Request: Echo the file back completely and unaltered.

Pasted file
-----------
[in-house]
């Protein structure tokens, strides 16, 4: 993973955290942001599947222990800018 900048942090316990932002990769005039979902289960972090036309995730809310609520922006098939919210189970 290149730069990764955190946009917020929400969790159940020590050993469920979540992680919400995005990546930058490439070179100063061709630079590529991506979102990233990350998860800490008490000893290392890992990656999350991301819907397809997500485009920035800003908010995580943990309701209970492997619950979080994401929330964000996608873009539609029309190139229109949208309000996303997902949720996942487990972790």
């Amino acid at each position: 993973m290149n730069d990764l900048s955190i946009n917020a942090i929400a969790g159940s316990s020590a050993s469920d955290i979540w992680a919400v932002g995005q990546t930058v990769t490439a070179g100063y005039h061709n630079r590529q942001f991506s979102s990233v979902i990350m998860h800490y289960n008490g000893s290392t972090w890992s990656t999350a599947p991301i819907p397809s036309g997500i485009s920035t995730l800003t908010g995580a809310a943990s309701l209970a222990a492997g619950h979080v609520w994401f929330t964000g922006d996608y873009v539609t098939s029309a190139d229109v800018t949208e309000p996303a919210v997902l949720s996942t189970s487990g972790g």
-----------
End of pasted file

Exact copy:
[in-house]
């Protein structure tokens, strides 16, 4: 993973955290942001599947222990800018 900048942090316990932002990769005039979902289960972090036309995730809310609520922006098939919210189970 290149730069990764955190946009917020929400969790159940020590050993469920979540992680919400995005990546930058490439070179100063061709630079590529991506979102990233990350998860800490008490000893290392890992990656999350991301819907397809997500485009920035800003908010995580943990309701209970492997619950979080994401929330964000996608873009539609029309190139229109949208309000996303997902949720996942487990972790």
């Amino acid at each position: 993973m290149n730069d990764l900048s955190i946009n917020a942090i929400a969790g159940s316990s020590a050993s469920d955290i979540w992680a919400v932002g995005q990546t930058v990769t490439a070179g100063y005039h061709n630079r590529q942001f991506s979102s990233v979902i990350m998860h800490y289960n008490g000893s290392t972090w890992s990656t999350a599947p991301i819907p397809s036309g997500i485009s920035t995730l800003t908010g995580a809310a943990s309701l209970a222990a492997g619950h979080v609520w994401f929330t964000g922006d996608y873009v539609t098939s029309a190139d229109v800018t949208e309000p996303a919210v997902l949720s996942t189970s487990g972790g």